Am I the only one who wages battles behind my face and above my throat?
“You’re fat. Look at yourself. Your thighs are disgusting. You have cellulite. You’re so fat, your boyfriend didn’t even want you. Your hair is so thin it looks like a coke addict’s. And you’re superficial.”
As a slew of insults pour from my sister’s mouth, I weakly muster ammunition for a fire back: “You’re a huge bitch. My eyes are prettier than yours…”
“So what? At least I’m not fat.”
Checkmate. Done. Defeated. Sayonara to any sort of rebuttal. I lock the bathroom door, let the tears fall down, and lick my wounds. Years of neighborhood-disturbing sisterly fights have taught me – my sister is an unbeatable opponent. But this time was different. It hurt worse. Every punch my sister threw, were jabs I’d already taken at myself.
How do you like your mind?
I don’t know what your thoughts look like, but I can speak for mine. My confidence has always been a teeter totter – up and down it goes. A heavy helping of ugly duckling syndrome; a splash of bad genes; but the remaining painful thoughts – everybody has those. Perhaps there’s nothing wrong with me. Perhaps this is just what it’s like to be a human.
Everyone is awkward in middle school, but trust me when I say this: I was way more awkward than you were. Black painted fingernails and a quiet demeanor repelled every popular kid at Thurgood Marshall Middle School. And at 5’1 and 140 pounds, I am certain that in this day and age, I would be Michelle Obama’s worst nightmare.
Rainbow toe socks with Roxy platform sandals… Polyester shirts from Forever 21… and Etnies filled my fashion clueless closet. God, do you remember when the girls wore skater shoes? To my 13 year-old mind, blowdryers were used exclusively at salons. “Makeup,” meant thick, glitter-laden MAC lip gloss, so gooey, gnats were caught in it. Regularly.
But, eventually, the beast improved. Through college, I lost weight, found my style, and the baby fat on my face disappeared. Voila… a pretty girl?
“Why is it, that whenever someone gives you a compliment, you find a way to discredit it?”
“You are truly beautiful, Natalie. You are truly special. I want you to know this because I love you, and I see you hurting yourself. This is your life, and I don’t want you to miss it.”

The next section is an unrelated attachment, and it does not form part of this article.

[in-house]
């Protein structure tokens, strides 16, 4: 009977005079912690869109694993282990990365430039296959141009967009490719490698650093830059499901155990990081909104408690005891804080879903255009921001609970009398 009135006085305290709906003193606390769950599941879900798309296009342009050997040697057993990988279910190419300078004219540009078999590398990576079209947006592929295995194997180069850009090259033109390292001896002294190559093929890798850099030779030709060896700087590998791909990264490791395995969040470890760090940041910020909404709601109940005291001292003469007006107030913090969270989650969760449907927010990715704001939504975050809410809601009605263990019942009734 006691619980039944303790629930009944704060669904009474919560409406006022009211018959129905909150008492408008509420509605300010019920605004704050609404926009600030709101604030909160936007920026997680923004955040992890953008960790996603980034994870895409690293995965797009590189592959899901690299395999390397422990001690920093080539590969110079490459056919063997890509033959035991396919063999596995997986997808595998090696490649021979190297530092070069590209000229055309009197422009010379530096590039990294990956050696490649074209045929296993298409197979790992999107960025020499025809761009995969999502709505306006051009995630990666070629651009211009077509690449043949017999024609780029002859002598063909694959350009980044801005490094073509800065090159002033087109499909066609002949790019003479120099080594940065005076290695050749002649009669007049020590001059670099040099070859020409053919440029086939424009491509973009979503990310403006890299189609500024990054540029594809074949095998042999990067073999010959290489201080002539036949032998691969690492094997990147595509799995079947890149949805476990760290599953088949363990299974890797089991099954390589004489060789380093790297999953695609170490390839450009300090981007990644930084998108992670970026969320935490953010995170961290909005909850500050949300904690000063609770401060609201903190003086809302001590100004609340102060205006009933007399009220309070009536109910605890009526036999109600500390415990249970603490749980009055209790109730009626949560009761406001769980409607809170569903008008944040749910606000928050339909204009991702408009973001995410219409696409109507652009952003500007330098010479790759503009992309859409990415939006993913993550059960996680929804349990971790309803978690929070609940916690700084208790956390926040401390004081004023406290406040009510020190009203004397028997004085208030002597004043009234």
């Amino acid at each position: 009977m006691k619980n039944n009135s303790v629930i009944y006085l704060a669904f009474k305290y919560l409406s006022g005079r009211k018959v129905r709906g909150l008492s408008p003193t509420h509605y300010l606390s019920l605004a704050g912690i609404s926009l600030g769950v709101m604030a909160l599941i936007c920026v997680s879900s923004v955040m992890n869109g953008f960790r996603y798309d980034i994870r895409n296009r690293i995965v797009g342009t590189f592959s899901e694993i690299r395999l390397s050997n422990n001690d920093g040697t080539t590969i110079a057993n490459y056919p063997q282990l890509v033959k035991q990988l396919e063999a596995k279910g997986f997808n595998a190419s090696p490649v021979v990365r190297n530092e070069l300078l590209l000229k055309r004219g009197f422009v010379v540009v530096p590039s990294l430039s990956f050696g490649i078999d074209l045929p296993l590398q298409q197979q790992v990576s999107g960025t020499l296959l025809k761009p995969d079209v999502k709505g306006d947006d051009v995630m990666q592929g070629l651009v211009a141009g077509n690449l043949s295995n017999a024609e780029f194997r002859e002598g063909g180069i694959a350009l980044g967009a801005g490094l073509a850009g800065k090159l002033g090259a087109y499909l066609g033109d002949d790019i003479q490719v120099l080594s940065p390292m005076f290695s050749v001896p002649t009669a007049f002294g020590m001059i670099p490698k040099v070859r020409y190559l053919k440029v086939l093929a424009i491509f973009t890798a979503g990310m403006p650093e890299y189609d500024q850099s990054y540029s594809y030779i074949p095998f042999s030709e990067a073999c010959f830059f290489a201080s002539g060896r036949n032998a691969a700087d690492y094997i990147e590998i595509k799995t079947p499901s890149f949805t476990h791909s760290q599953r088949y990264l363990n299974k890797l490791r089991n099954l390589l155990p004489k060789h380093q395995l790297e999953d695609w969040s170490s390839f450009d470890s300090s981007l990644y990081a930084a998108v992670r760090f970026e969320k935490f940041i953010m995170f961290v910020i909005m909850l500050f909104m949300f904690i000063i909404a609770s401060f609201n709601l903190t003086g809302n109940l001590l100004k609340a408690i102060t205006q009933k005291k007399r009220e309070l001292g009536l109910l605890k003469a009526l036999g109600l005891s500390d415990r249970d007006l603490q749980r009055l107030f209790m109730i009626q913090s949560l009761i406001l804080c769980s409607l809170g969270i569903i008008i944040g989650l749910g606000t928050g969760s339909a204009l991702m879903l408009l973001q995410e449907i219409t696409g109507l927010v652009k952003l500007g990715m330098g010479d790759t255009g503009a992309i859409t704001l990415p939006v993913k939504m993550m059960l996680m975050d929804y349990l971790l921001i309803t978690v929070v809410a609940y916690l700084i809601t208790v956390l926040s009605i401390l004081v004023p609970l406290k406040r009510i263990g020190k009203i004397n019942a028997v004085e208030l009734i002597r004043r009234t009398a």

“I can’t figure out if you’re just extremely introverted, or you don’t know that you’re beautiful.”
For a good chunk of my life, I have been at war with myself. I have never done enough, I am never good enough, I never have enough. The brain pain that plagues me is enough to make a person Jack Nicholson-it with an ax through a deserted hotel in Estes Park. Just kidding! What I’ve learned recently is all people fight these types of mind battles. Maybe not the same battle, but similar battles all the same.
In my reading, I am repeatedly told: we each have a steady stream of thoughts flowing in and out, all day long. Our critics, our censors, our ever-playing radio channels. I used to think it was just me.
“Maybe you should see someone. A therapist.”
“You think I should be in therapy? You don’t think I’m normal?”
“Well… would you want to be normal anyway? Normal is boring. If you were normal, I wouldn’t want to date you.”
I know what my mind looks like. Some days, I’m riding high: “You’re talented. You have a novel idea. You look great. You could do something really special. You’ve accomplished so much in so little time. Nothing is impossible.” Other days, my mind is a bottom feeder. Dark, evil, and ominous: “You’re going to starve. You’re going to fail. This is impossible. You look so old. You’re gaining weight. You’re not talented enough. What you’re trying to do… it can’t be done.” My mind chatter can be exhausting or exhilarating…depending on whether or not I’ve taken my Xanax that day. Again! Just kidding! Totally kidding.
Nurturing our inner life instead of our outer circumstances is the key to taking our pursuits of happiness. And while confidence has always been shaky ground for me, I’m tired of the teeter totter. I’ve had enough of the dark lies that swirl between my ears. And I need my confidence now. More than ever. Because when you’re trying to make money solely on your talent, as I am trying to do, having confidence isn’t really an option. It’s mandatory.
There are millions of people in the world that believe that your thoughts create your reality. That whatever you think about is attracted into your life. Jury’s out for me on that one. But, say they’re wrong. If we approach this idea from a more scientific standpoint, I would argue that the end result doesn’t change. Suppose you’re a confident person and you believe in your capabilities to achieve a certain goal. Wouldn’t you say the likelihood of you reaching your goal is better than if you don’t believe in yourself?
I don’t know about the law of attraction, but I do believe changing our thoughts is incredibly important to: 1) making us happier and healthier; and 2) getting what we want in life. And goddamn. I just want some peace and quiet. I grow weary of fighting against the malicious whispers of my subconscious.
To what degree do our thoughts alter our reality? I don’t know. But I do know that by changing our thoughts, we will be much happier people. That when I remember to do it, I feel lighter, in control, and happy. So give yourself a break. Take time to recuperate from the pain your brain has caused you. And remember, not every negative thought you think is right. Most of them aren’t.